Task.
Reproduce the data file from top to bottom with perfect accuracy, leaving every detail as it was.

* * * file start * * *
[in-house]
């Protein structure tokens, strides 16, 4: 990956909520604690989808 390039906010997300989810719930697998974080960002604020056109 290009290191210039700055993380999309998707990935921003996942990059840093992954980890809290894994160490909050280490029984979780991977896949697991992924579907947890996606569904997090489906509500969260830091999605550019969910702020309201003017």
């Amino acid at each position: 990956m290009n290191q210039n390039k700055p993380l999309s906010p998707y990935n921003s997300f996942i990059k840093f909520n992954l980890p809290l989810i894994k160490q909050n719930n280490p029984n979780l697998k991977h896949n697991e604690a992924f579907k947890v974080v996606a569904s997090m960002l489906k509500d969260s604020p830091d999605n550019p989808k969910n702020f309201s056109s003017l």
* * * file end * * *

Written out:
[in-house]
């Protein structure tokens, strides 16, 4: 990956909520604690989808 390039906010997300989810719930697998974080960002604020056109 290009290191210039700055993380999309998707990935921003996942990059840093992954980890809290894994160490909050280490029984979780991977896949697991992924579907947890996606569904997090489906509500969260830091999605550019969910702020309201003017």
């Amino acid at each position: 990956m290009n290191q210039n390039k700055p993380l999309s906010p998707y990935n921003s997300f996942i990059k840093f909520n992954l980890p809290l989810i894994k160490q909050n719930n280490p029984n979780l697998k991977h896949n697991e604690a992924f579907k947890v974080v996606a569904s997090m960002l489906k509500d969260s604020p830091d999605n550019p989808k969910n702020f309201s056109s003017l």